Trivia:  This duo of Calvin Yarbrough and Alisa Peoples would get one more R&B charting single from Guilty. After everything with the album was wrapped up, the pair would choose to call it quits and leave the spotlight. They would marry in 1987 and make the move back to their original hometown of Dallas. There they would perform shows on occasion and would start their own production company. Later in 2007, the couple would secure roles in the off-Broadway production Blind Lemon Blues. Both would serve as musical arrangers and also perform on stage. Peoples would be part of the ensemble cast while Yarbrough would portray blues legend Lead Belly. The show received positive notices and would return for another run in 2009.

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Friday, May 17, 2019

"Suzanne" by Journey

Song#:  2771
Date:  06/21/1986
Debut:  63
Peak:  17
Weeks:  13
Genre:  Rock, Pop



Pop Bits:  After a three-year gap, Journey returned with their ninth studio album Raised on Radio. It got off to a good start thanks to the #2 Rock/#9 Pop hit "Be Good to Yourself." For a follow-up, this next track was selected. The more pop-oriented song didn't do quite as well, but it still made an impression getting to #11 at Rock while cracking the Pop Top 20. In time the album would sell over two million copies to become their sixth multi-platinum album in a row.

ReduxReview:  "Be Good to Yourself" was a strong shot of arena rock that fit well in the band's catalog. Yet besides it and the title track there were no traces of the band that put out rockin' albums like Escape and Frontiers. The balance of the tracks dove into mainstream pop/rock territory. I didn't necessarily mind that the band was evolving, but the problem was that the material just wasn't all that interesting. This single certainly announced a change in direction. There are a lot of tinkling keyboard sound and even hand claps (!) driving this pop tune. It's not a bad song. The dark verse advances the tune and the chorus is good, but there is nothing special or Journey-like about it save for Perry's vocals. I will say that the way he and the backup vocals say "Suzanne" kind of drives me nuts - sooo-zahhhhn. Overall, this might have been a fine single for another middle-of-the-road artist, but it wasn't what I wanted from Journey.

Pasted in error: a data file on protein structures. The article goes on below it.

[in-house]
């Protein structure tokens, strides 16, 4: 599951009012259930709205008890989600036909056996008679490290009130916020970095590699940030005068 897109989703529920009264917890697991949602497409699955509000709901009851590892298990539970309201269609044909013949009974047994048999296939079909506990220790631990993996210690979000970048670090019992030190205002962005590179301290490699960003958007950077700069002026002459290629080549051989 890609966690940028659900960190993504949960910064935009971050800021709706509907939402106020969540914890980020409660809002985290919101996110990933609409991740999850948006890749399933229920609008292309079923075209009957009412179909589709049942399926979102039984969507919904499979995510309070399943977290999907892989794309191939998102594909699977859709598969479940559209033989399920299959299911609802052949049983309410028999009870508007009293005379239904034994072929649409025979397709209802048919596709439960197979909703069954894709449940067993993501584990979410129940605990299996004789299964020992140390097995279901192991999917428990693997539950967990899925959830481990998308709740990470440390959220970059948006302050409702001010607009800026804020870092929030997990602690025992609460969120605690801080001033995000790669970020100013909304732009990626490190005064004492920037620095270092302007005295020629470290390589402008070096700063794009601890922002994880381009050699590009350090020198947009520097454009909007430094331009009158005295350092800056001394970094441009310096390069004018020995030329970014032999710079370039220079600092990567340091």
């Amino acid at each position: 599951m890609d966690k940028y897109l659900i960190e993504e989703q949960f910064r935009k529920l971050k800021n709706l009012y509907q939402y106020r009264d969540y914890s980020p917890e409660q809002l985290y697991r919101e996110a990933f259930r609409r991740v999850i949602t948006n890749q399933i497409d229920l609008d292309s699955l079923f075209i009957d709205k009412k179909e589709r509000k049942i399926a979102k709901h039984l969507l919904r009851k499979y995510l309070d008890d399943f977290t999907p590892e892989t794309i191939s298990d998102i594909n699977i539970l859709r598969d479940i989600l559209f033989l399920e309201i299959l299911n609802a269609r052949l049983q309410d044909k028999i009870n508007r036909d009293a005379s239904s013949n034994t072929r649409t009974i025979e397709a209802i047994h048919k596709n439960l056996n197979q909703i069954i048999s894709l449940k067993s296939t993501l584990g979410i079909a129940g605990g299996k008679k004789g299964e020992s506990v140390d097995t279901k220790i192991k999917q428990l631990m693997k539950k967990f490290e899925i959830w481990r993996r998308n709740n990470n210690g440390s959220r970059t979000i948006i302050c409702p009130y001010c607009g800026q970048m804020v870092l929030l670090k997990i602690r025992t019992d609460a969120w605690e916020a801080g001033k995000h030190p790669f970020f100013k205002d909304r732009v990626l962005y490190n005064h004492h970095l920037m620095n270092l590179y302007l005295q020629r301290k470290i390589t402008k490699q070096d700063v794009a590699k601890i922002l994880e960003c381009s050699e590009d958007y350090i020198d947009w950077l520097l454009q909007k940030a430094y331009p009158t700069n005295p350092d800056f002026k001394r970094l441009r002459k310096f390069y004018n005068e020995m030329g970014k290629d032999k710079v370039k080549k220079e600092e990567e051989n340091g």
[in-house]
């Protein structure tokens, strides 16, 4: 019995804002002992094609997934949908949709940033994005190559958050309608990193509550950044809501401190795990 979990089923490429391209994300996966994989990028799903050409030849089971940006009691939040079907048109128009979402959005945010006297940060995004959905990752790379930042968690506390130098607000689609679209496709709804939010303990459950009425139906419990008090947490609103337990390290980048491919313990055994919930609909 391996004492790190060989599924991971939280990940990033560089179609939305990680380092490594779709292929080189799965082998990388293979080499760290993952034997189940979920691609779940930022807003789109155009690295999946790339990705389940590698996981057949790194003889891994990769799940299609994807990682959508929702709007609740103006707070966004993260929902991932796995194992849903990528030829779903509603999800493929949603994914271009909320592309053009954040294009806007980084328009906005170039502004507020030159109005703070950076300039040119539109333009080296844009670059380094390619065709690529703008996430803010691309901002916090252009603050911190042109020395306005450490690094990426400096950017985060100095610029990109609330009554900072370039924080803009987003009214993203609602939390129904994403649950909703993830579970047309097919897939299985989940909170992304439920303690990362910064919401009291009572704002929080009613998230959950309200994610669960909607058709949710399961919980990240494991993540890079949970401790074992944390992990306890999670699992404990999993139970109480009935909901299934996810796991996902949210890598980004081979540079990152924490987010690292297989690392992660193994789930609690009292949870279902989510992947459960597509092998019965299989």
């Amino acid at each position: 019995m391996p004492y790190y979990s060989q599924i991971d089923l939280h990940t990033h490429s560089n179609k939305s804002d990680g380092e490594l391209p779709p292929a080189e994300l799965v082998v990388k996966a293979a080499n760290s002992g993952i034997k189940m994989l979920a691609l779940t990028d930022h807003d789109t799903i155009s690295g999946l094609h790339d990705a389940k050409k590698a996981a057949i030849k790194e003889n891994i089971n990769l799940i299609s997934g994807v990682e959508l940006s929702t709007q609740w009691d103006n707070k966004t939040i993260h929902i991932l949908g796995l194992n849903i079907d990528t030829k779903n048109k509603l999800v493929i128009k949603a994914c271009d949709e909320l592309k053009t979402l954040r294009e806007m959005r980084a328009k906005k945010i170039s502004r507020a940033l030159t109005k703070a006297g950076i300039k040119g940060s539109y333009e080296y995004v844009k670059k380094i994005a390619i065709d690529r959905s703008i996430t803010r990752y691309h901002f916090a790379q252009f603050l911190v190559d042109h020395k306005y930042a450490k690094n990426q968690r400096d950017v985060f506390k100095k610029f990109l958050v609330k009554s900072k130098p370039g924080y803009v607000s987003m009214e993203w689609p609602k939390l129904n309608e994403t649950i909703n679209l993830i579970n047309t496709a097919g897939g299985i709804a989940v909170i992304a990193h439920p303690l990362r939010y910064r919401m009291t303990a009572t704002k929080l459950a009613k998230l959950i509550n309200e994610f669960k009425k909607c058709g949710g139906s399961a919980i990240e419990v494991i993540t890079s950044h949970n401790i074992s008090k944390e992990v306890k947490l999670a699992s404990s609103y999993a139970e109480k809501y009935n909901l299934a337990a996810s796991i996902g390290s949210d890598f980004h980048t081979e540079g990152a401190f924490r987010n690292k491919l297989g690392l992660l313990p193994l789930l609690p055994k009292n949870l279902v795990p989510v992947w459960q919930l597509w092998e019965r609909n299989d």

ReduxRating:  5/10

Trivia:  Long time Journey drummer Steve Smith ended up being fired from the band as the Raised on Radio sessions began. Instead of going through the long process of finding a new drummer, the band decided to hire a session musician in order to complete the album. They secured Larrie Londin for the work. He had previously worked on Steve Perry's solo album, so it seemed logical to bring him in for Journey. Londin's career began to take off when he was asked to sit in with Motown's famous backing band the Funk Brothers. Their drummer had suffered a heart attack and while he recovered, Londin took his place. Londin played on many Motown tracks including ones by The Supremes and Marvin Gaye. He later got involved with country artists and ended up moving to Nashville where he became a top session player. The list of artist Londin has worked with was extensive. It included Elvis Presley, Dolly Parton, Dan Fogelberg, Rosanne Cash, Larry Carlton, Lee Ritenour, Ronnie Milsap, B.B. King, Dave Loggins, the Carpenters, Emmylou Harris, Glenn Frey, and many others. Sadly, he died in 1992 at the young age of 48 due to a heart attack.